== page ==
Ragwort is mentioned in the Weeds Act 1959. This is what the Act says
"(1) Where the minister of Agriculture fish and food (in this act referred to as ' the Minister') is satisfied that there are injurious weeds to which this act applies growing upon any land he may serve upon the occupier of the land a notice, to take such action as may be necessary to prevent the weeds from spreading.
(2)This act applies to the following injurious weeds, that is to say-
creeping or field thistle
broad leaved dock
It is a piece of legislation that provides for AN ORDER to be made. There is nothing that says that you automatically MUST eliminate this plant from land. It is similar to legislation creates orders for traffic such as yellow lines. It is not automatic but only happens where there is problem.
It is commonly claimed that this legislation forces landowners to control ragwort or that it places an obligation on them to do so. As can clearly be seen from the actual contents and text of the act this is not the case. It is not unknown for even such august bodies as local councils to get this matter wrong. This is the text of the act and this is what it says. The rest of this rather short act of parliament is about procedure and powers but has no bearing on the obligations and requirements placed on landowners in general. For completeness a copy is available here. The Weeds Act 1959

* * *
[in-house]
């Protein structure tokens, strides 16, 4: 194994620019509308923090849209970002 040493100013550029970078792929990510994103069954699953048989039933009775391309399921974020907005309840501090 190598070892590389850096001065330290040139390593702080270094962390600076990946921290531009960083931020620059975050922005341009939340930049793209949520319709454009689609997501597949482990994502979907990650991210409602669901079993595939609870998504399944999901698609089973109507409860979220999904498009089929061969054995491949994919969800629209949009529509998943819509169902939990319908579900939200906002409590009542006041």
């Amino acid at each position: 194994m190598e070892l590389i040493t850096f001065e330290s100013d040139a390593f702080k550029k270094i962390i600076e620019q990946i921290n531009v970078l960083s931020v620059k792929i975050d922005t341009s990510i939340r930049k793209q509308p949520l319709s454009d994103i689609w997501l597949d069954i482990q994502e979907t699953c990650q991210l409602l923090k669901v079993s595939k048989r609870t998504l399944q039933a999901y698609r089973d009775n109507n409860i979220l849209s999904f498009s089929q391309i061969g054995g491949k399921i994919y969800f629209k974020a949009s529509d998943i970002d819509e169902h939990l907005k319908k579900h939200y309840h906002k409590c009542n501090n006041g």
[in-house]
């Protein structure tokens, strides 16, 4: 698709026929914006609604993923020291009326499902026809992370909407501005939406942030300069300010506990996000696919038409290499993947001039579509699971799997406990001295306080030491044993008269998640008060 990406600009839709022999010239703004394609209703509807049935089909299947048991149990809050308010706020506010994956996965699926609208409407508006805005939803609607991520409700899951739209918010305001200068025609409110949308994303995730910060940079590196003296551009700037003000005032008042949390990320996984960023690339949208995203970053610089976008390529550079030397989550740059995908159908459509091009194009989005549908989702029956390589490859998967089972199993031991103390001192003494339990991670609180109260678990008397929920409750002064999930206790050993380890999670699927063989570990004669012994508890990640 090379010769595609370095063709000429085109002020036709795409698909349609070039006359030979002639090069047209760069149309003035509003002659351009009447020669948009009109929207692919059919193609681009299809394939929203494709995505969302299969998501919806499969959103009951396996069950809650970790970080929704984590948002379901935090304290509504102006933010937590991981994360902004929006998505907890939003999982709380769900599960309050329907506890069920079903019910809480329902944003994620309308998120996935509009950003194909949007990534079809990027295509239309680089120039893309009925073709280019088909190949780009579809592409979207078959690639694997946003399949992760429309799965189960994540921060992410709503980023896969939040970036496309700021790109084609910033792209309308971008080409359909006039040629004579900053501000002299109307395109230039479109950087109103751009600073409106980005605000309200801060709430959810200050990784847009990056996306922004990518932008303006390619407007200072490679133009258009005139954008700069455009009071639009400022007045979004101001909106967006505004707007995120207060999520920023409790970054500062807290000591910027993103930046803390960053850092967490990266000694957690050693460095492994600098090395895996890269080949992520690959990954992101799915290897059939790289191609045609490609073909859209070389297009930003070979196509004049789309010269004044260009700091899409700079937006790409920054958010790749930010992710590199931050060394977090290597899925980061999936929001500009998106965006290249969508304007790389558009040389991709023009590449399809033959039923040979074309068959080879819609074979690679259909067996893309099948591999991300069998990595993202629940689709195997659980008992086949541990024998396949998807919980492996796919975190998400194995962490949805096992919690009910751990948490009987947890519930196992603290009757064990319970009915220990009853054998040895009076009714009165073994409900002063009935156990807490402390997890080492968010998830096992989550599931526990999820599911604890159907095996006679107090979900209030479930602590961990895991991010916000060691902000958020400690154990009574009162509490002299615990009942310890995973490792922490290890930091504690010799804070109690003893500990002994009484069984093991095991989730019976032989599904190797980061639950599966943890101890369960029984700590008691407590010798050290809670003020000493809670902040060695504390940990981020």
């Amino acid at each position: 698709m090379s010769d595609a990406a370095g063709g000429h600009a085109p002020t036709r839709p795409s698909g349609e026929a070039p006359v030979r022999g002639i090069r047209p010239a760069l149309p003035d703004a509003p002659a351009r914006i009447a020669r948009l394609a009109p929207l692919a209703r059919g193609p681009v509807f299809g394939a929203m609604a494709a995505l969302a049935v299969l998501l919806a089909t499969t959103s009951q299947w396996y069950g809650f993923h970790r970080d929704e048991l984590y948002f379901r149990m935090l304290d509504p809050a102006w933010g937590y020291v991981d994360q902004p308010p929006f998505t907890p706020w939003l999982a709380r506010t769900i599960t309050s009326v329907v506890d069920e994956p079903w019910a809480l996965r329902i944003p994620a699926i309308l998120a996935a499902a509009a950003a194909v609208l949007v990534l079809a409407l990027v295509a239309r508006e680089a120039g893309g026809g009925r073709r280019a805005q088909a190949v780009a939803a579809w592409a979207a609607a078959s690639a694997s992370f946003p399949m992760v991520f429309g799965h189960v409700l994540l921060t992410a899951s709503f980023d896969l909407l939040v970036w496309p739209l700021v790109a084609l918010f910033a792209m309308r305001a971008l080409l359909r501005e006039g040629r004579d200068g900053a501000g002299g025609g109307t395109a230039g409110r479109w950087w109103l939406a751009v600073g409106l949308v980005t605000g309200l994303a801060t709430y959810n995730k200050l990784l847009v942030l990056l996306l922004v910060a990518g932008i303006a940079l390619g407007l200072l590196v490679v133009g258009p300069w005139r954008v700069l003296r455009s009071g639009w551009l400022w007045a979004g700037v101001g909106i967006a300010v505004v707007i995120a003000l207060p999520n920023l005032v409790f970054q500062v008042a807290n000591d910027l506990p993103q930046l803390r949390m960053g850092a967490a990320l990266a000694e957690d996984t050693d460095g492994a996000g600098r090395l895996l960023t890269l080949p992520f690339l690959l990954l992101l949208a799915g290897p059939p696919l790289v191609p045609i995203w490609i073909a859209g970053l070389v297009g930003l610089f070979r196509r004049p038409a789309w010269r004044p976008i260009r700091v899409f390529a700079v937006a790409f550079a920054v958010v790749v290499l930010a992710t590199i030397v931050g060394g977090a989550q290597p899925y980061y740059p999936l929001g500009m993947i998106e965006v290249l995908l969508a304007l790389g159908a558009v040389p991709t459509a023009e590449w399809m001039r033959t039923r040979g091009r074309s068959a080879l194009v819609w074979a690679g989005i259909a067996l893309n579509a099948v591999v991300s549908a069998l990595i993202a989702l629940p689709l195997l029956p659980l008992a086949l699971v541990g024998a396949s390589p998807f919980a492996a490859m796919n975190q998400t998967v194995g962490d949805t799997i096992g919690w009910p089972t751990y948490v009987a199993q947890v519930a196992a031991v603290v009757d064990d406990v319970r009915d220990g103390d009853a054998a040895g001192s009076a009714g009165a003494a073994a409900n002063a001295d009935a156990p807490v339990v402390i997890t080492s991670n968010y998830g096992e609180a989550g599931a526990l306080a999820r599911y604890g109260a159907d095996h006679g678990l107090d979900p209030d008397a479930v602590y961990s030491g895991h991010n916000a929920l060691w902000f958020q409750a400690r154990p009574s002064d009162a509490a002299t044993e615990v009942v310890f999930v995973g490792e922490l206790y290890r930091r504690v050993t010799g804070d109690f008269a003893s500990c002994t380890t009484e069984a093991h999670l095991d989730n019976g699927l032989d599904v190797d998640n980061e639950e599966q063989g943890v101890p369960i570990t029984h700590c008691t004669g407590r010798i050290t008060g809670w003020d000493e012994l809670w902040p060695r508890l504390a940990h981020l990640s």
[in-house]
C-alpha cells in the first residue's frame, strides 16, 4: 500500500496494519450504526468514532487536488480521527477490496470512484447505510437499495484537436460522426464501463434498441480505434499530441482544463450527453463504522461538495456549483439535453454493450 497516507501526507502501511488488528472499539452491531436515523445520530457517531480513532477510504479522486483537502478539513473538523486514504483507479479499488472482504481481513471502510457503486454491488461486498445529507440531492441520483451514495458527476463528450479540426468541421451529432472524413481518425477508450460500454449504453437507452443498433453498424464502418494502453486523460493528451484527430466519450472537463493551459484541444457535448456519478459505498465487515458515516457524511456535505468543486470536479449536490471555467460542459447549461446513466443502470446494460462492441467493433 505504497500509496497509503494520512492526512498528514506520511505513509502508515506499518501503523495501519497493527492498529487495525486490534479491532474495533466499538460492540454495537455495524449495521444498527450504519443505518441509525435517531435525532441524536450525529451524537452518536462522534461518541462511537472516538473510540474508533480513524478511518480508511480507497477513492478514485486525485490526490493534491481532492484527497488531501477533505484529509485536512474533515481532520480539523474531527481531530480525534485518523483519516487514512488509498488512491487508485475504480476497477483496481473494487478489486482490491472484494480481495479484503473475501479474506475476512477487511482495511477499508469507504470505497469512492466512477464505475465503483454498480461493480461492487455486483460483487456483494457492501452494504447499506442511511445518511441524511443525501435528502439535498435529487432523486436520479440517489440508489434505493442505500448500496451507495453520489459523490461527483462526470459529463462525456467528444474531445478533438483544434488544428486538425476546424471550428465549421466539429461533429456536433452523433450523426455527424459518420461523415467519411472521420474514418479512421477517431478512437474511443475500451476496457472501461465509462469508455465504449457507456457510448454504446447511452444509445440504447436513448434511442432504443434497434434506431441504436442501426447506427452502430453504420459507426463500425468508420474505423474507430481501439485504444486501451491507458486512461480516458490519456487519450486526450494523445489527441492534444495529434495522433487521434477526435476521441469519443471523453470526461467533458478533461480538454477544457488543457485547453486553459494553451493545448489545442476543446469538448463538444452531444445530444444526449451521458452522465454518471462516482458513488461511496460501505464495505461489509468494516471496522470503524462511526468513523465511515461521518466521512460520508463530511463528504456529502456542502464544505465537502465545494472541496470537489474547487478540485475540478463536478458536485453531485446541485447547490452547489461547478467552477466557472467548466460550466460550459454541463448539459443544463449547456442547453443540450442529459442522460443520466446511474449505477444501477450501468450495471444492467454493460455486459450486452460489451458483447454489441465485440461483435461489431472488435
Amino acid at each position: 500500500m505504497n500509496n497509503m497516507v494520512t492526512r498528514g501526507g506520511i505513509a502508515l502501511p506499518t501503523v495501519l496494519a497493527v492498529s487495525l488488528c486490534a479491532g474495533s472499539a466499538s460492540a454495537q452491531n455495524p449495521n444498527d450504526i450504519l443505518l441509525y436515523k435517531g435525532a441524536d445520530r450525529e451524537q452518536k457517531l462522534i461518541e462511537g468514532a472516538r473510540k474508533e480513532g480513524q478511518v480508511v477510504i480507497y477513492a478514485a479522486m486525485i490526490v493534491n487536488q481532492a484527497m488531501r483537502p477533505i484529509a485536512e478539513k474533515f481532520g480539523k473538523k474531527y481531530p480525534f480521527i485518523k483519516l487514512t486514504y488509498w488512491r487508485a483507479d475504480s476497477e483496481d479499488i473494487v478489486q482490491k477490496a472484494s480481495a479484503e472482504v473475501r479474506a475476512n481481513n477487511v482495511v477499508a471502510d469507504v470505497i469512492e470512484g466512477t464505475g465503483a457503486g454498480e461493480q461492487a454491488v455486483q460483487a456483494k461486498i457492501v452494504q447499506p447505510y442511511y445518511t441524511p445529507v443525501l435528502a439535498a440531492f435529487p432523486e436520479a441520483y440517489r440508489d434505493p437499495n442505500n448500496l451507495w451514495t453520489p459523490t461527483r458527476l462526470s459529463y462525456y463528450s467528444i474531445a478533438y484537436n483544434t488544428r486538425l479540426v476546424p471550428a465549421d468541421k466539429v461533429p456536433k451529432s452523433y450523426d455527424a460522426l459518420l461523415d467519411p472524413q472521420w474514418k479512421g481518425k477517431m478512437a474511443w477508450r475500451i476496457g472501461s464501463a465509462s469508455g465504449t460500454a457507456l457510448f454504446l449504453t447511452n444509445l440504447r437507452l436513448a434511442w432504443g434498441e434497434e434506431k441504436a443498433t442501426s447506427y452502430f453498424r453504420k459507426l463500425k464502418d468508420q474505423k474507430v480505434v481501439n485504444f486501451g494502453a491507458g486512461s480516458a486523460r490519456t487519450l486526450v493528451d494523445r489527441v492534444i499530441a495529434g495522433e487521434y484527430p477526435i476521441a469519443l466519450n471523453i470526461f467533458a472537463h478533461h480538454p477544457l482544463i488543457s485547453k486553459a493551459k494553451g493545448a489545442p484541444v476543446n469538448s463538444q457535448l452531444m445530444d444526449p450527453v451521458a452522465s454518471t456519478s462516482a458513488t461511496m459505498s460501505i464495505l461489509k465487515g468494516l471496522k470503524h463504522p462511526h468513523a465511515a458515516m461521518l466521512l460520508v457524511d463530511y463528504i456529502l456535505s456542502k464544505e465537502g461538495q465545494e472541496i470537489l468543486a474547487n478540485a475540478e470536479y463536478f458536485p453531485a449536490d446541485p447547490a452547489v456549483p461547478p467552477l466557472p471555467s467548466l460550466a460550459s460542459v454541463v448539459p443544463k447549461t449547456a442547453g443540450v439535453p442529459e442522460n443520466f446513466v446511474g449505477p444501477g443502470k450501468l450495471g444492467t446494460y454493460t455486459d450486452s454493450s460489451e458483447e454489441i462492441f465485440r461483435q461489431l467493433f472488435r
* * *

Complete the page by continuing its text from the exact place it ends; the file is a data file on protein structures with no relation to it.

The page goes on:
The Weeds Act has been subsequently amended by the Ragwort Control Act 2003. but this has no real effect on the information given on this page.
There is also another myth that ragwort is a "Notifiable Weed" that must be reported to someone. Since this is the only piece of legislation that can place an obligation on anyone and it does not say that it is notifiable this is clearly a myth. There is no requirement in law to nofify, inform or tell anyone of the occurence of ragwort anywhere. See Notifiable weed